Managerial Career

Florida Marlins (2006)

After the 2005 regular season, Girardi was named the manager of the Marlins, replacing departed manager Jack McKeon. His first notable action as manager was to prohibit facial hair, a policy similar to that of Yankees owner George Steinbrenner, except Girardi prohibited mustaches as well.[5]

Girardi guided the team into a 78–84 record and a surprising wild-card contention even though the team had the lowest payroll in Major League Baseball.[6] About $14 million, the Marlins' 2006 payroll was lower than the salaries of several MLB players. But Girardi was nearly fired in early August when he got into a vocal (and visible) argument with Marlins owner Jeffrey Loria during a game. According to witnesses and video footage, the Marlins owner was heckling homeplate umpire Larry Vanover. When the umpire warned Girardi about the harassment, Girardi and his bench coach Gary Tuck then turned to Loria and told him to stop. Loria had to be talked out of firing Girardi immediately after the game.[7]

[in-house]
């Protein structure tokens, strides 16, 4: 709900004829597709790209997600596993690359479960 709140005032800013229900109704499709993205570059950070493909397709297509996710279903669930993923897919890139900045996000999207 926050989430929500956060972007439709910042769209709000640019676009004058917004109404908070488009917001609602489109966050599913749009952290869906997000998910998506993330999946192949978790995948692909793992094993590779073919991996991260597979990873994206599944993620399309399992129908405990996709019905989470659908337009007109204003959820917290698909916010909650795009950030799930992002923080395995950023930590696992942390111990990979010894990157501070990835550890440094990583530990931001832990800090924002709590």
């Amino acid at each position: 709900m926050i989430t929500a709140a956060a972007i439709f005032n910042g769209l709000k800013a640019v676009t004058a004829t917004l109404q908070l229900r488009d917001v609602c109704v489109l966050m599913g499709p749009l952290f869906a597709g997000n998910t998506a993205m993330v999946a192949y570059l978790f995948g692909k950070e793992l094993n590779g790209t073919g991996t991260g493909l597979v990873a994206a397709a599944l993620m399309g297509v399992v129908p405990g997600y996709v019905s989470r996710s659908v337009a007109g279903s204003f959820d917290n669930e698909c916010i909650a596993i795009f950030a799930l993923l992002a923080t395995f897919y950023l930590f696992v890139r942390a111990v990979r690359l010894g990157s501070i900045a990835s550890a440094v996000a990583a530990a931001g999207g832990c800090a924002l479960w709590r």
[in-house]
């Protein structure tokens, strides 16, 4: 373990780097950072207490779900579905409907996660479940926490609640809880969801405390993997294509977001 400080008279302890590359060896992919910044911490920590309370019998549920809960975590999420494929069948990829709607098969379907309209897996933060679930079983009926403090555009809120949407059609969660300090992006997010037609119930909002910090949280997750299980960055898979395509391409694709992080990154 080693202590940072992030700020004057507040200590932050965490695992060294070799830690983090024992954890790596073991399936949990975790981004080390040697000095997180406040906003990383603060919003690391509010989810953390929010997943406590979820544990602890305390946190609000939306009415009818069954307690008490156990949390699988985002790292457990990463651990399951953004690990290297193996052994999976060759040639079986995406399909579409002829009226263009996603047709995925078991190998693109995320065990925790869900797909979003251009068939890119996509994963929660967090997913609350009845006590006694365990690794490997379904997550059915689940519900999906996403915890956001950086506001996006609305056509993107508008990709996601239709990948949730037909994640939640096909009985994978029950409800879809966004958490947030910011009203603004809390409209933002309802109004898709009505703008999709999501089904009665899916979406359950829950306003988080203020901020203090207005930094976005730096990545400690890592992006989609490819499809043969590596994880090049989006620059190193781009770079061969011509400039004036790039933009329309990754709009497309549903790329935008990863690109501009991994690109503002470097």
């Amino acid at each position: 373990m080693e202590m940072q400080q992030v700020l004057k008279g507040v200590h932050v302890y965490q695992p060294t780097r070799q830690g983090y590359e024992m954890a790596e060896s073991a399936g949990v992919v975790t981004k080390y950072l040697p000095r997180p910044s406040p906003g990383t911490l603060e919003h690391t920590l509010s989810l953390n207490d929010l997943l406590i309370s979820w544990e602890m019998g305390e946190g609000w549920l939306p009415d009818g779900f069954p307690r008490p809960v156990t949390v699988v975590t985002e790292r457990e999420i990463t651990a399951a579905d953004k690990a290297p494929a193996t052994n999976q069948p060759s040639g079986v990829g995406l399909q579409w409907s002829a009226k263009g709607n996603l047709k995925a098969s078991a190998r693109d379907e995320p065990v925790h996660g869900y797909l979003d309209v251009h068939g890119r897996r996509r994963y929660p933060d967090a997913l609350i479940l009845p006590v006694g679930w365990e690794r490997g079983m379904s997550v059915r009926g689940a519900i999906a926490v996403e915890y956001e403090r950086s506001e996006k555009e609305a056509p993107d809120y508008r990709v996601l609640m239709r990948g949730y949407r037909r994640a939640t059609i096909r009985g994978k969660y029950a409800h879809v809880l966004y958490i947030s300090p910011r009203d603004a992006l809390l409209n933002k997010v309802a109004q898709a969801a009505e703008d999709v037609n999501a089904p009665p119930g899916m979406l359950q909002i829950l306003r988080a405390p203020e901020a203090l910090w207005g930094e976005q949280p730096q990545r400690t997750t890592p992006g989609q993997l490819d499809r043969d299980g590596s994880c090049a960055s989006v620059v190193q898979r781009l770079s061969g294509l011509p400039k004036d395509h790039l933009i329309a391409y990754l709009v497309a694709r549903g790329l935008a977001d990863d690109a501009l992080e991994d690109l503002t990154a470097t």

On October 3, 2006, the Marlins announced that they had fired Girardi, despite him winning manager of the year. Girardi said only that he appreciated the opportunity to manage the club, a move that was seen as classy across the Major Leagues and kept him at the top of many teams' list of manager candidates. Girardi was thought to be among the leading candidates to replace Yankee manager Joe Torre after the Yankees' loss in the 2006 American League Division Series, but Torre remained with the Yankees. He was also a candidate for the Cubs' manager position, to succeed Dusty Baker; he interviewed for the job just days after leaving the Marlins. With his playing experience in Chicago, he was considered a front-runner for the position even before the season was over.[8] However, the Cubs chose to go with veteran manager Lou Piniella. Girardi took himself out of the running for the Washington Nationals' managerial job shortly thereafter and returned to the broadcast booth for the YES Network in 2007. He said taking another managerial job would have meant a third move in as many years for his family.[citation needed] Despite Girardi's firing, he was rewarded for his achievements with the Marlins in 2006 with the National League Manager of the Year Award and The Sporting News Manager of the Year Award for the National League.